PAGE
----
Again, do not allow yourself to take some fixed position, and then suffer the stand you have taken to debar you from doing any obvious duty. Persons sometimes allow themselves to be committed against taking what is called "the anxious seat;" and consequently they refuse to go forward under circumstances when it is obviously proper that they should, and where their refusal to do so, places them in an attitude unfavorable, and perhaps fatal to their conversion. Let every sinner beware of this!
Again, do not hold on to anything about which you have any doubt of its lawfulness or propriety. Cases often occur in which persons are not fully satisfied that a thing is wrong, and yet are not satisfied that it is right. Now in cases of this sort it should not be enough to say—" such and such Christians do so;" you ought to have better reasons than this for your course of conduct. If you ever expect to be saved, you must abandon all practices which you even suspect to be wrong. This principle seems to be involved in the passage, "He that doubteth is damned if he eat; for whatsoever is not of faith is sin." To do that which is of doubtful propriety is to allow yourself to tamper with the divine authority, and can not fail to break down in your mind that solemn dread of sinning which, if you wrould ever be saved, you must carefully cherish.
Again, if you would behaved, do not look at professors and wait for them to become engaged as they should be in the great work of God. If they are not what they ought to be, let them alone. Let them bear their own awful responsibility. It often happens that convicted sinners compare themselves with professed Christians, and excuse themselves for delaying their duty, because professed Christians are delaying theirs. Sinners must not do this if they would ever be saved. It is very probable that you will always find guilty professors enough to stumble over into hell if you will allow yourself to do so.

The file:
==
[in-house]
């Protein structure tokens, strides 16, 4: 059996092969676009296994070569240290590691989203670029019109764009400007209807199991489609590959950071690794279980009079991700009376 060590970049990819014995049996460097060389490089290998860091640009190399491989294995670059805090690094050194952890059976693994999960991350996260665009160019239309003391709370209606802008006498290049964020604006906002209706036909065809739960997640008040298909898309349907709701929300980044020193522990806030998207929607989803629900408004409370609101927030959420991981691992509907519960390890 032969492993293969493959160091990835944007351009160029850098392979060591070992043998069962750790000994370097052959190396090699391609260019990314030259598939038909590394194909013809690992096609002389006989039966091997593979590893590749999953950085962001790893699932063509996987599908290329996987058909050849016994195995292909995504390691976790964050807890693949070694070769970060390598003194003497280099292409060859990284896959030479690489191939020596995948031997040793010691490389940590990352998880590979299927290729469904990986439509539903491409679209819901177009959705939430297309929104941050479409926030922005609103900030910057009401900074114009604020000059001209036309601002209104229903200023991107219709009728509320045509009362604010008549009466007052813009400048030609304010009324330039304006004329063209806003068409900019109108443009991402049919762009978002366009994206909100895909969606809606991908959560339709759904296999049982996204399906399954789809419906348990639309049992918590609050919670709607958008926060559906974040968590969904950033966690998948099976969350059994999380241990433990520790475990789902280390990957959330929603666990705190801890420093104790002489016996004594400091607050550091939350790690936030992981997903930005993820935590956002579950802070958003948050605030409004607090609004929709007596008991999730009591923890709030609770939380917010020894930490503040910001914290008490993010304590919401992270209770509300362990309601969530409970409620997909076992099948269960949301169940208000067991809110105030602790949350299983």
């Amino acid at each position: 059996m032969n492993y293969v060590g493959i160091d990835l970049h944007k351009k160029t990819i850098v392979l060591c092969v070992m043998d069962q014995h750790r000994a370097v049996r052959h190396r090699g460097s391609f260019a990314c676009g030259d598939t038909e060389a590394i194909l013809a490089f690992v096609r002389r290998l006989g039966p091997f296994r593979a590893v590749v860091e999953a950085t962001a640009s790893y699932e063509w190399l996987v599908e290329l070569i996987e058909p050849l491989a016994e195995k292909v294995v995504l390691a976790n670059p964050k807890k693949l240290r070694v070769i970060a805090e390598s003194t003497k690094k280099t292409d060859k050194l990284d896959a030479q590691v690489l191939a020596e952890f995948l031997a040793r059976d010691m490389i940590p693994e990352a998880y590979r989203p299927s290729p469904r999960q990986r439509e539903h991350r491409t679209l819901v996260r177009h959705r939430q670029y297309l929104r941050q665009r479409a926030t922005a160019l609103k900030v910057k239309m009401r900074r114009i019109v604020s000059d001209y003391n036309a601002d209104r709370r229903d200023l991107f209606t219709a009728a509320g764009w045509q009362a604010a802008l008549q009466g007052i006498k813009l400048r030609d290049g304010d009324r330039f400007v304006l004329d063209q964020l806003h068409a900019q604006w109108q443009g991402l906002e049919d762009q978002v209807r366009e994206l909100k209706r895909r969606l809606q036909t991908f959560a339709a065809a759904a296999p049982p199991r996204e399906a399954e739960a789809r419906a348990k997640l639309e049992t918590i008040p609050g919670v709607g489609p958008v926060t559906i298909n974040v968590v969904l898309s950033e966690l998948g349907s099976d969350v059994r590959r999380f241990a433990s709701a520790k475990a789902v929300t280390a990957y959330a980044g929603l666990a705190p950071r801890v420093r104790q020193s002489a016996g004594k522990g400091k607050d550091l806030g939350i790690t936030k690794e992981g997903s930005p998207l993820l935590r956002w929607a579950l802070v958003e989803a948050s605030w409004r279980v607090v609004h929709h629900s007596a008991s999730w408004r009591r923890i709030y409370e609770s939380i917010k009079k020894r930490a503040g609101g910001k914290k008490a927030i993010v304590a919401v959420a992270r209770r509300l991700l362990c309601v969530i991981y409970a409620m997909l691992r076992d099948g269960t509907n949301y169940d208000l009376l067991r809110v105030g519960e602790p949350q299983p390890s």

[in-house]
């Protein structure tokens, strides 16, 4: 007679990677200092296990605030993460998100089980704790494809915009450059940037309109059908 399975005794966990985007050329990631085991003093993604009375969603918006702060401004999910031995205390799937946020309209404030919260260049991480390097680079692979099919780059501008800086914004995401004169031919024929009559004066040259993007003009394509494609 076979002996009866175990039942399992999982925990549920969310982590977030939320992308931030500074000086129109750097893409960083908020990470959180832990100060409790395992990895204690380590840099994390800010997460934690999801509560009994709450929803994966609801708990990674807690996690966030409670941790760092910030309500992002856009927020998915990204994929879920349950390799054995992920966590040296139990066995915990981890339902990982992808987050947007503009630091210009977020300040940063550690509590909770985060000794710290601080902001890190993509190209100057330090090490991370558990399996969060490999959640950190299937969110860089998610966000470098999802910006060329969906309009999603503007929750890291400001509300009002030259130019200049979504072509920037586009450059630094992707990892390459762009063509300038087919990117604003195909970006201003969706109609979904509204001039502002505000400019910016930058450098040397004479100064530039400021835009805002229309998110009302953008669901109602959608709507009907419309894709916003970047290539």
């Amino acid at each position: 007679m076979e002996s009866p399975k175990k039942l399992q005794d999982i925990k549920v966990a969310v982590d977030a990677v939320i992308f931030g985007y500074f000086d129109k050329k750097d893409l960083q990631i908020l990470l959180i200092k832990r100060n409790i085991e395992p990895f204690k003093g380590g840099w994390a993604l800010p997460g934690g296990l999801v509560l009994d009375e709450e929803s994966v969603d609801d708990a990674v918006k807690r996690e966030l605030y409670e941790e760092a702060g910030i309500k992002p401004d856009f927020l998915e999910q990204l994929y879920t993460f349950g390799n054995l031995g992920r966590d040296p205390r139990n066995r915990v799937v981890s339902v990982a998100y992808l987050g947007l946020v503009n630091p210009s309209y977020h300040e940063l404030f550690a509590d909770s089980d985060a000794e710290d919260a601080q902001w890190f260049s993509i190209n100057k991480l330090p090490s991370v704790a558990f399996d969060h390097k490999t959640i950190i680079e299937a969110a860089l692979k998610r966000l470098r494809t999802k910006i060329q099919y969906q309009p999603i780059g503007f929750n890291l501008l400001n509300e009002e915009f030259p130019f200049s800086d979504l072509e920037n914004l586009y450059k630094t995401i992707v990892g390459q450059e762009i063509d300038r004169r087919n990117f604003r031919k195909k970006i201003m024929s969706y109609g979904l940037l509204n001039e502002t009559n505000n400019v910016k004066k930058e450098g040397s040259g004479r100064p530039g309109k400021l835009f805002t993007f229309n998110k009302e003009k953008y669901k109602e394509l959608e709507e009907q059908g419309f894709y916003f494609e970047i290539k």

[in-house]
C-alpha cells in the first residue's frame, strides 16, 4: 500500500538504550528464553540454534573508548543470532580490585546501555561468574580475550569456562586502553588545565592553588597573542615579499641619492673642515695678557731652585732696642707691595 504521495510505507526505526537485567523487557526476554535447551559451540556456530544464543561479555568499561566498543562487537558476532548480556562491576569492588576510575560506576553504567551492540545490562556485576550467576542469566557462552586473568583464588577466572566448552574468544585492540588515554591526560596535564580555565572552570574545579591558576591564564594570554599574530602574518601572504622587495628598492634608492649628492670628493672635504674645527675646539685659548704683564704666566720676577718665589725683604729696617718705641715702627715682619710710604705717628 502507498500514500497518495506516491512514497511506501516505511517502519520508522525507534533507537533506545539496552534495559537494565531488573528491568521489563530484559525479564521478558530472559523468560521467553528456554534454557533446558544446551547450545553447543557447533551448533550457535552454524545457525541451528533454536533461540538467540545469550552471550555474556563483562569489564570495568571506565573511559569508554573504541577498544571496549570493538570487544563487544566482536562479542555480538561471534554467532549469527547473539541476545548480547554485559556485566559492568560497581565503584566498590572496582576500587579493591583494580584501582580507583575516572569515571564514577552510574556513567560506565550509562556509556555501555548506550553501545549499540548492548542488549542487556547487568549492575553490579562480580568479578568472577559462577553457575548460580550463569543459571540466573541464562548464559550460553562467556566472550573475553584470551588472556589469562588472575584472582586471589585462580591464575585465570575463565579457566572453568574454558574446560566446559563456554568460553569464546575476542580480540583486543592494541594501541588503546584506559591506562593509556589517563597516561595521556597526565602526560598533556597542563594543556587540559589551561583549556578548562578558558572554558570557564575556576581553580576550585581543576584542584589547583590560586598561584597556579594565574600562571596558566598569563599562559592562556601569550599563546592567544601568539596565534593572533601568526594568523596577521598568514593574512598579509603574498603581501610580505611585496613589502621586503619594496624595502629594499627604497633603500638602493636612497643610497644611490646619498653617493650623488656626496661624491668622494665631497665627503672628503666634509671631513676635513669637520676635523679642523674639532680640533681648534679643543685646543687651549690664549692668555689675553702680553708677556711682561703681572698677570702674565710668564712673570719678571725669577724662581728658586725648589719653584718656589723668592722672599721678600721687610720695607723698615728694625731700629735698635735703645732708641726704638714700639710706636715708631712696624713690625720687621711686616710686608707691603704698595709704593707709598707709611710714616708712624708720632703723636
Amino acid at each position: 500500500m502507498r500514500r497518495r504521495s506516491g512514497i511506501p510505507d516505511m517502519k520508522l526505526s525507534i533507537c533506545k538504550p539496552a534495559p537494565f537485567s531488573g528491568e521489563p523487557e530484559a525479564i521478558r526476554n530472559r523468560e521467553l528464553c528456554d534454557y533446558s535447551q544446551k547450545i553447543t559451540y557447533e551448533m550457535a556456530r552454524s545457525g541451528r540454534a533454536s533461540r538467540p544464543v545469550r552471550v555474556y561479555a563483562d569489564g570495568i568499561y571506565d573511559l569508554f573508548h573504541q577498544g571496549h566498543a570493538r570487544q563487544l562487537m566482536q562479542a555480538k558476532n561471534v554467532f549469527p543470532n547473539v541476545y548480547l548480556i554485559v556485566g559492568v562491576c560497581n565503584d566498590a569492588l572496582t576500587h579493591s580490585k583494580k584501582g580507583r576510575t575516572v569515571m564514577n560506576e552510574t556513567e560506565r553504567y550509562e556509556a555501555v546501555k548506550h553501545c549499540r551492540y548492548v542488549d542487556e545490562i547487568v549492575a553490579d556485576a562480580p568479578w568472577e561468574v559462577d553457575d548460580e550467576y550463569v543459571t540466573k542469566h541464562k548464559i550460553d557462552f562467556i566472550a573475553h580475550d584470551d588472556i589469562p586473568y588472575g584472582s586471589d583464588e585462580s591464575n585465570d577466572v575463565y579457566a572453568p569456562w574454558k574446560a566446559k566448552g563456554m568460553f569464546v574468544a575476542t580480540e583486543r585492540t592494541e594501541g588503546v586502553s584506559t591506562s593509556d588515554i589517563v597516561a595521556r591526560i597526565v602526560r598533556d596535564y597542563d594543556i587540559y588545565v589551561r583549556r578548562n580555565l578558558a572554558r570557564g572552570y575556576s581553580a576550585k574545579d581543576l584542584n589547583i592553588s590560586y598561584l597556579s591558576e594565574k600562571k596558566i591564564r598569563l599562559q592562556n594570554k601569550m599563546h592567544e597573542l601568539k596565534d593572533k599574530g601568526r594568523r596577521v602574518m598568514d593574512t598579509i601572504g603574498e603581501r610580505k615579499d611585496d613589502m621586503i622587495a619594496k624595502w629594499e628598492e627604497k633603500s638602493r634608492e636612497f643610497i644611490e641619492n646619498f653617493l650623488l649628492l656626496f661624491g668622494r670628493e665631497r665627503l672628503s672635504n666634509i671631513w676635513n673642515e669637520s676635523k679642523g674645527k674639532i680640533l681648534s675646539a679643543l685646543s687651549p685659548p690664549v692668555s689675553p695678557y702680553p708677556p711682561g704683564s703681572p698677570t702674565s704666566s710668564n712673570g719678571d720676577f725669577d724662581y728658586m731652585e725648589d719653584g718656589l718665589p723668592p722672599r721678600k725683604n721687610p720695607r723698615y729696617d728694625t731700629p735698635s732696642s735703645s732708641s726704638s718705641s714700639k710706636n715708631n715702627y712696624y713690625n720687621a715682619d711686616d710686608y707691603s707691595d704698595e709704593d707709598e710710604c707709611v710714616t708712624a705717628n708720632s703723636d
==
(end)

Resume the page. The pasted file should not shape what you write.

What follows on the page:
But on the other hand, many professors may not be nearly so bad as you suppose, and you must not be censorious, putting the worst construction upon their conduct. You have other work to do than this. Let them stand or fall to their own master. Unless you abandon the practice of picking flaws in the conduct of professed Christians, it is utterly impossible that you should be saved.
Again, do not depend upon professors—on their prayers or influence in any way. I have known children hang a long time upon the prayers of their parents, putting those prayers in the place of Jesus Christ, or at least in the place of their own present efforts to do their duty. Now this course pleases Satan entirely. He would ask nothing more to make sure of you. Therefore, depend on no prayers—not even those of the holiest Christians on earth. The matter of your conversion lies between yourself and God alone, as really as if you were the only sinner in all the world, or as if there were no other beings in the universe but yourself and your God.